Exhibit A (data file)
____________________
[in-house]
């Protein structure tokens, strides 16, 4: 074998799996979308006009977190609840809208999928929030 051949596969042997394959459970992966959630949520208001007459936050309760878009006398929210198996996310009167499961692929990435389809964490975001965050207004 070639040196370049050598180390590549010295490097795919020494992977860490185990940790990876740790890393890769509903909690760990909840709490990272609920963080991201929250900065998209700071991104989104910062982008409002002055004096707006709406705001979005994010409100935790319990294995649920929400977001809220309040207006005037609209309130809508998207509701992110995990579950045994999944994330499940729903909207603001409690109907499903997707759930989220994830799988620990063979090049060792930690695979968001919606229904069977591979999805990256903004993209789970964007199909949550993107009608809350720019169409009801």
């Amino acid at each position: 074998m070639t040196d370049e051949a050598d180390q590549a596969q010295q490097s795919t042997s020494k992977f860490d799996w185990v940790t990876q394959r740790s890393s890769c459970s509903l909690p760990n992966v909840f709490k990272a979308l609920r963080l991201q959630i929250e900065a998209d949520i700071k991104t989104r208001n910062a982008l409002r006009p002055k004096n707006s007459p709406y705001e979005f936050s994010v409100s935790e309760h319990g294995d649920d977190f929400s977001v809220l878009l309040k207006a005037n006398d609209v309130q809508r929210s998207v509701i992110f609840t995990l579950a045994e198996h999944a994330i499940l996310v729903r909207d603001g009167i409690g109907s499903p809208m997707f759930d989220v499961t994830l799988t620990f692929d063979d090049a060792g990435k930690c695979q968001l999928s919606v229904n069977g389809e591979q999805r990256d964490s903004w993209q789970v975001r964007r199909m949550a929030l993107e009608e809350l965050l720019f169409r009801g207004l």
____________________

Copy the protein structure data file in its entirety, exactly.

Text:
[in-house]
């Protein structure tokens, strides 16, 4: 074998799996979308006009977190609840809208999928929030 051949596969042997394959459970992966959630949520208001007459936050309760878009006398929210198996996310009167499961692929990435389809964490975001965050207004 070639040196370049050598180390590549010295490097795919020494992977860490185990940790990876740790890393890769509903909690760990909840709490990272609920963080991201929250900065998209700071991104989104910062982008409002002055004096707006709406705001979005994010409100935790319990294995649920929400977001809220309040207006005037609209309130809508998207509701992110995990579950045994999944994330499940729903909207603001409690109907499903997707759930989220994830799988620990063979090049060792930690695979968001919606229904069977591979999805990256903004993209789970964007199909949550993107009608809350720019169409009801």
């Amino acid at each position: 074998m070639t040196d370049e051949a050598d180390q590549a596969q010295q490097s795919t042997s020494k992977f860490d799996w185990v940790t990876q394959r740790s890393s890769c459970s509903l909690p760990n992966v909840f709490k990272a979308l609920r963080l991201q959630i929250e900065a998209d949520i700071k991104t989104r208001n910062a982008l409002r006009p002055k004096n707006s007459p709406y705001e979005f936050s994010v409100s935790e309760h319990g294995d649920d977190f929400s977001v809220l878009l309040k207006a005037n006398d609209v309130q809508r929210s998207v509701i992110f609840t995990l579950a045994e198996h999944a994330i499940l996310v729903r909207d603001g009167i409690g109907s499903p809208m997707f759930d989220v499961t994830l799988t620990f692929d063979d090049a060792g990435k930690c695979q968001l999928s919606v229904n069977g389809e591979q999805r990256d964490s903004w993209q789970v975001r964007r199909m949550a929030l993107e009608e809350l965050l720019f169409r009801g207004l």